Congratulations to ‘Sons of Pitches‘, the brilliant winners of The Naked Choir. The TV contest pushed its contestants on to the highest artistic possibilities of the human voice in song.
It perhaps opened the ears of a young generation who have grown up with that phoney recording studio enhancer, the auto-tune.
The Naked Choir
On the BBC’s own website presenter Gareth Malone claims that the programme’s appeal doesn’t need sexing up for television. So why the saucy name?
When I first saw that the show was called ‘The Naked Choir’ I thought it was a new variation on Channel 4’s ‘How to Look Good Naked’.
Gok Wan persuading gullible choristers that going au naturel improves the voice. Or perhaps that singing while freezing cold can raise a baritone into a tenor.
My imagination wandered to the possibility of the Denbigh and District Male Voice Choir following in the bare footprints of the [easyazon_link identifier=”B0000X7KBE” locale=”UK” tag=”denanddismalv-21″]The Rylstone and District Women’s Institute’s 2000 calendar[/easyazon_link] and putting their harmonies together in the altogether.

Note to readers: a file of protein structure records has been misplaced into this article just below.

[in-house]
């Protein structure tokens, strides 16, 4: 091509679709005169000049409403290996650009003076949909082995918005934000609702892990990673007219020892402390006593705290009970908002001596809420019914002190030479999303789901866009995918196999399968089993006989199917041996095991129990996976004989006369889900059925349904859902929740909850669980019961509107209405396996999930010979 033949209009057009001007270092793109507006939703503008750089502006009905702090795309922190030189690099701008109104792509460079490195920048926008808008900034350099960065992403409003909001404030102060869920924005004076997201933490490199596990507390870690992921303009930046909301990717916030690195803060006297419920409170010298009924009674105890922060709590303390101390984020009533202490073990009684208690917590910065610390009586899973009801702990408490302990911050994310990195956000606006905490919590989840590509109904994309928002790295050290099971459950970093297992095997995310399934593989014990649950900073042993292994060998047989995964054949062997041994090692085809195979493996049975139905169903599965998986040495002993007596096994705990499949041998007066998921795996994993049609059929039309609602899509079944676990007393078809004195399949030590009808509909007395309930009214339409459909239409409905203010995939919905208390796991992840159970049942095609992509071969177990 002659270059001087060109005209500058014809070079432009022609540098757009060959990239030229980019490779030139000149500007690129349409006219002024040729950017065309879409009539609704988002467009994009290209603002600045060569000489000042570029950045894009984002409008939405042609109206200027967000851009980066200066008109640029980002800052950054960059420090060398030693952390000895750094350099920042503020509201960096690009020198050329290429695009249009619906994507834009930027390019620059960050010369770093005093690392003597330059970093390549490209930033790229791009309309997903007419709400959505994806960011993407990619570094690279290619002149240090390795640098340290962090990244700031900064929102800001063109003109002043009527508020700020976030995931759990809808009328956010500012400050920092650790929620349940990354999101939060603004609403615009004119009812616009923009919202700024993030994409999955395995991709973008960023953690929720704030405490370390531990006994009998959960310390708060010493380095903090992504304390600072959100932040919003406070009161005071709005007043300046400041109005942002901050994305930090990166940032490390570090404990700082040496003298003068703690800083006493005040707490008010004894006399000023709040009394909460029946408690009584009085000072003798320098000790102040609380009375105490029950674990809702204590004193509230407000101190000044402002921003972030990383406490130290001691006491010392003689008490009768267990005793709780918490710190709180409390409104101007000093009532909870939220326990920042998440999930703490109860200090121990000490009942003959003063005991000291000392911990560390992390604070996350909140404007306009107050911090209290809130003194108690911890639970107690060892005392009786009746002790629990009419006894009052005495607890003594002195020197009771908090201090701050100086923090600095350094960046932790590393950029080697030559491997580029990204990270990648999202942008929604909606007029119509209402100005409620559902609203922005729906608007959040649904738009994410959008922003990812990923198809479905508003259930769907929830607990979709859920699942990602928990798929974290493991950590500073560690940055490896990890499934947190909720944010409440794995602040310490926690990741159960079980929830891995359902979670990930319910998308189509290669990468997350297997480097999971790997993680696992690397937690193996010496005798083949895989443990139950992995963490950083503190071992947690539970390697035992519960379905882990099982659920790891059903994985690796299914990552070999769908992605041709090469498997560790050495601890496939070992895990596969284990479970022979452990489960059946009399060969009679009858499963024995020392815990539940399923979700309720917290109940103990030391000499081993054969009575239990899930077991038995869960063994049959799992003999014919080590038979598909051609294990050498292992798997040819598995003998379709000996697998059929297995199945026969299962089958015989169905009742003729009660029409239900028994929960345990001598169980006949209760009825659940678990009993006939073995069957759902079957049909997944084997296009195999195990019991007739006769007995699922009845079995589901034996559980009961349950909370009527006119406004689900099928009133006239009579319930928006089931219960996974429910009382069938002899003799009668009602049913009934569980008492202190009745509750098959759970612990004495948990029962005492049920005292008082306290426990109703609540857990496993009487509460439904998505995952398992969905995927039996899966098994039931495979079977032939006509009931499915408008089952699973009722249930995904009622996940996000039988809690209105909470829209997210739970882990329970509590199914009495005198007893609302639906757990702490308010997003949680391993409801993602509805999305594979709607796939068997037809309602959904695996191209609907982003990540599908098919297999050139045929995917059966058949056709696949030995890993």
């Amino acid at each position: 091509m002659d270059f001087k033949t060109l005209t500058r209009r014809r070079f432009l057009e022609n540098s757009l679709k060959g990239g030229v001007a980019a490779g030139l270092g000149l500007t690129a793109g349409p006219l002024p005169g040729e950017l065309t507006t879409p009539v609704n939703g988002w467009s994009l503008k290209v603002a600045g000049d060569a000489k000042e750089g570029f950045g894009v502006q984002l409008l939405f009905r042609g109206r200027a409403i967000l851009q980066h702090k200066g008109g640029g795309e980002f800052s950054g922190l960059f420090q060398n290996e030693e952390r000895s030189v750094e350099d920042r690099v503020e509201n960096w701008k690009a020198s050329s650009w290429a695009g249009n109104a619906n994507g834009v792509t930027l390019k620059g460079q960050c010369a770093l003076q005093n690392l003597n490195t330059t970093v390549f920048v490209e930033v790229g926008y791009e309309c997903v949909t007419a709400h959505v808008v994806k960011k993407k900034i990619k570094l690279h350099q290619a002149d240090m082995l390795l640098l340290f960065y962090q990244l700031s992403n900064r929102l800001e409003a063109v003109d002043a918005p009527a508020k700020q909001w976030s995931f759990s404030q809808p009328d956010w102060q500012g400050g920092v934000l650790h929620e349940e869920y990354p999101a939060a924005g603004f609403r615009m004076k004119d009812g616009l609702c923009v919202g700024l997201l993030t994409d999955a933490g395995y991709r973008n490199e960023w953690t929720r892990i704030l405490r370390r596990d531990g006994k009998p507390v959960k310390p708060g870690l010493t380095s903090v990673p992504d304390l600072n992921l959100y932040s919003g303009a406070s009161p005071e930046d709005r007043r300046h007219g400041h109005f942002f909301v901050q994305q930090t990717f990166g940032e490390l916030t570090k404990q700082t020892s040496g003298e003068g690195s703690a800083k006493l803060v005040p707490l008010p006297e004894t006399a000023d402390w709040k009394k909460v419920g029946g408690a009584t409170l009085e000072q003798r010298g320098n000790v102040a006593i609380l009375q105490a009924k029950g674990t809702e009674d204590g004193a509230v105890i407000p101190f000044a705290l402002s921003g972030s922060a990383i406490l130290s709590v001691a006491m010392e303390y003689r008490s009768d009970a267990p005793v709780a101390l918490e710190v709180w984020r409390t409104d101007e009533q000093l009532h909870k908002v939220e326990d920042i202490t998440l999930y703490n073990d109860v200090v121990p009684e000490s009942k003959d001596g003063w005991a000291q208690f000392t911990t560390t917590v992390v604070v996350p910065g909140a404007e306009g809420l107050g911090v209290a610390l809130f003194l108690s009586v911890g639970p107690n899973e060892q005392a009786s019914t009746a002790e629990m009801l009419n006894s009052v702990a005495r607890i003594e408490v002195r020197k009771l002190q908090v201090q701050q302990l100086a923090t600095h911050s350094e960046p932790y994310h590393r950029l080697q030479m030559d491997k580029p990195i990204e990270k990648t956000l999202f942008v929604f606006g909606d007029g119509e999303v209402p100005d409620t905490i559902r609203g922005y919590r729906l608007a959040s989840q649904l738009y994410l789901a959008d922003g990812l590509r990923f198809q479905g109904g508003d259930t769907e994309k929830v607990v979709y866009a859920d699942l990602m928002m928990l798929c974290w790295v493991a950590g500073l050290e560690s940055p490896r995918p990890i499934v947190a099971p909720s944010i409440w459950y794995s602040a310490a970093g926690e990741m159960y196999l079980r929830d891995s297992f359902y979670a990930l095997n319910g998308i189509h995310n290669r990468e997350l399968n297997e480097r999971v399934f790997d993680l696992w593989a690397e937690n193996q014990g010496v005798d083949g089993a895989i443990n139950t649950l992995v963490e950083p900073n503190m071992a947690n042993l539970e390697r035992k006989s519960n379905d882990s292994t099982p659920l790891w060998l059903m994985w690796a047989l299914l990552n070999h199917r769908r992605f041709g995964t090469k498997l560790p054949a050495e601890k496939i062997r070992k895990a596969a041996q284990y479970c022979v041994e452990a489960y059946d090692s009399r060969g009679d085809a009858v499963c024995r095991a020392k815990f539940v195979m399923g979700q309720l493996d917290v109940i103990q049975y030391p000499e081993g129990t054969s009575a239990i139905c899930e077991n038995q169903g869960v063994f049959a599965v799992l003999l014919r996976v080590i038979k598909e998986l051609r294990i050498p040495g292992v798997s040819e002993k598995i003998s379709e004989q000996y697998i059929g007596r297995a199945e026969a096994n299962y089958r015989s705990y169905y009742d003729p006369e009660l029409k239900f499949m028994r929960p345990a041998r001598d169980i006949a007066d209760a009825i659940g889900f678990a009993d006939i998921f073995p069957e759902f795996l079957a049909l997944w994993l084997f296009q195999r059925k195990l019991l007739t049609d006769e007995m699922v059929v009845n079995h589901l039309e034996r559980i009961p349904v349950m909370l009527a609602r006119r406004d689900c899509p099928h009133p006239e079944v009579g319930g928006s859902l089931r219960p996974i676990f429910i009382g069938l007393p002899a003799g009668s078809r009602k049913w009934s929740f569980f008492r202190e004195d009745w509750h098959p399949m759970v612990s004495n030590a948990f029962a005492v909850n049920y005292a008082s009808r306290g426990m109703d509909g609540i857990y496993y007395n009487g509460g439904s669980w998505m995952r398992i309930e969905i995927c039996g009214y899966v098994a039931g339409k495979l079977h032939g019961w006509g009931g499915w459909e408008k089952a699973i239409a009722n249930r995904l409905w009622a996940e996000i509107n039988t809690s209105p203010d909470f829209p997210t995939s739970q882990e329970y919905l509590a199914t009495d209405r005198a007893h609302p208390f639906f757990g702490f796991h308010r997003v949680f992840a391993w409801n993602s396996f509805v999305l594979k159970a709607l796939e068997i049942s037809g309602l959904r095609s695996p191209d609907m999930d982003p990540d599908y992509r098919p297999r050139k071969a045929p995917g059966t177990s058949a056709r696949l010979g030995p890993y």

I could see Greg Wallace paraphrasing his impassioned catch phrase from the opening titles of MasterChef ‘Singing doesn’t get buffer than this!’
And the camp Italian judge from Strictly Come Dancing tweaking his name to Bruno Tonsils. The raven haired Claudia, who’d need no adjustment to her surname ‘Winkleman’ for comic effect.
I explored some alternative names for the show: The Great British Take Off, The Antiques Disrobed Show, The Triple-X Factor.
The Naked Choir Contestants were Clothed
But to my relief The Naked Choir contestants were clothed. Despite the ‘no sexing-up’ promise, Malone had hyped his show in the way of Jamie Oliver’s The Naked Chef.
Just as the cook didn’t risk injury while slicing the salami or cracking the nuts, there were, thank heaven, no erroneous metronomes swinging in time to the music. And just as well.
I can now look forward to the next series with no trepidation.
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